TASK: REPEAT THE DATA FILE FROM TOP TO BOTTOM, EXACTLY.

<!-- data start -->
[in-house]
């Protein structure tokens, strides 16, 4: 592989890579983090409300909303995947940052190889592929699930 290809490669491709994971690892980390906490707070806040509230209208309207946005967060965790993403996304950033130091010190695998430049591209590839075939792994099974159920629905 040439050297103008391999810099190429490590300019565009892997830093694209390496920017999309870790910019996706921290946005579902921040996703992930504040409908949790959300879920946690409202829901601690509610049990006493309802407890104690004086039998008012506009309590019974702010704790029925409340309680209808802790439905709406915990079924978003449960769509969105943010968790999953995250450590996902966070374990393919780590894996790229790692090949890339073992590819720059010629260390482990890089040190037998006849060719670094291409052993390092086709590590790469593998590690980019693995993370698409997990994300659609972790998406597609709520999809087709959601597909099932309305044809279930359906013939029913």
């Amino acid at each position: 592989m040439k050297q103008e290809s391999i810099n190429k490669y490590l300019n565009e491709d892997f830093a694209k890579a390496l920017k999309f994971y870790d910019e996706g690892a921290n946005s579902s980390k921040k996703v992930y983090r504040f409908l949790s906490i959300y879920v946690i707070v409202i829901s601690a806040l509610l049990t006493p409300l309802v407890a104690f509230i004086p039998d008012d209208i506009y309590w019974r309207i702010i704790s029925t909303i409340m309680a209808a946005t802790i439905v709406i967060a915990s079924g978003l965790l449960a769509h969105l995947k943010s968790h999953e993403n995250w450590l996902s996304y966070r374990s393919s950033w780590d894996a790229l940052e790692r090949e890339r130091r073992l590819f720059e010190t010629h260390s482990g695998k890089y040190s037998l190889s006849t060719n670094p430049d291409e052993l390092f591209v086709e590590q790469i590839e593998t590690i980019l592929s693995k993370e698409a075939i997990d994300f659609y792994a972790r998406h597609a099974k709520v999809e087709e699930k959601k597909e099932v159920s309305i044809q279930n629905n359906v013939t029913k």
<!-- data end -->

[in-house]
């Protein structure tokens, strides 16, 4: 592989890579983090409300909303995947940052190889592929699930 290809490669491709994971690892980390906490707070806040509230209208309207946005967060965790993403996304950033130091010190695998430049591209590839075939792994099974159920629905 040439050297103008391999810099190429490590300019565009892997830093694209390496920017999309870790910019996706921290946005579902921040996703992930504040409908949790959300879920946690409202829901601690509610049990006493309802407890104690004086039998008012506009309590019974702010704790029925409340309680209808802790439905709406915990079924978003449960769509969105943010968790999953995250450590996902966070374990393919780590894996790229790692090949890339073992590819720059010629260390482990890089040190037998006849060719670094291409052993390092086709590590790469593998590690980019693995993370698409997990994300659609972790998406597609709520999809087709959601597909099932309305044809279930359906013939029913």
């Amino acid at each position: 592989m040439k050297q103008e290809s391999i810099n190429k490669y490590l300019n565009e491709d892997f830093a694209k890579a390496l920017k999309f994971y870790d910019e996706g690892a921290n946005s579902s980390k921040k996703v992930y983090r504040f409908l949790s906490i959300y879920v946690i707070v409202i829901s601690a806040l509610l049990t006493p409300l309802v407890a104690f509230i004086p039998d008012d209208i506009y309590w019974r309207i702010i704790s029925t909303i409340m309680a209808a946005t802790i439905v709406i967060a915990s079924g978003l965790l449960a769509h969105l995947k943010s968790h999953e993403n995250w450590l996902s996304y966070r374990s393919s950033w780590d894996a790229l940052e790692r090949e890339r130091r073992l590819f720059e010190t010629h260390s482990g695998k890089y040190s037998l190889s006849t060719n670094p430049d291409e052993l390092f591209v086709e590590q790469i590839e593998t590690i980019l592929s693995k993370e698409a075939i997990d994300f659609y792994a972790r998406h597609a099974k709520v999809e087709e699930k959601k597909e099932v159920s309305i044809q279930n629905n359906v013939t029913k």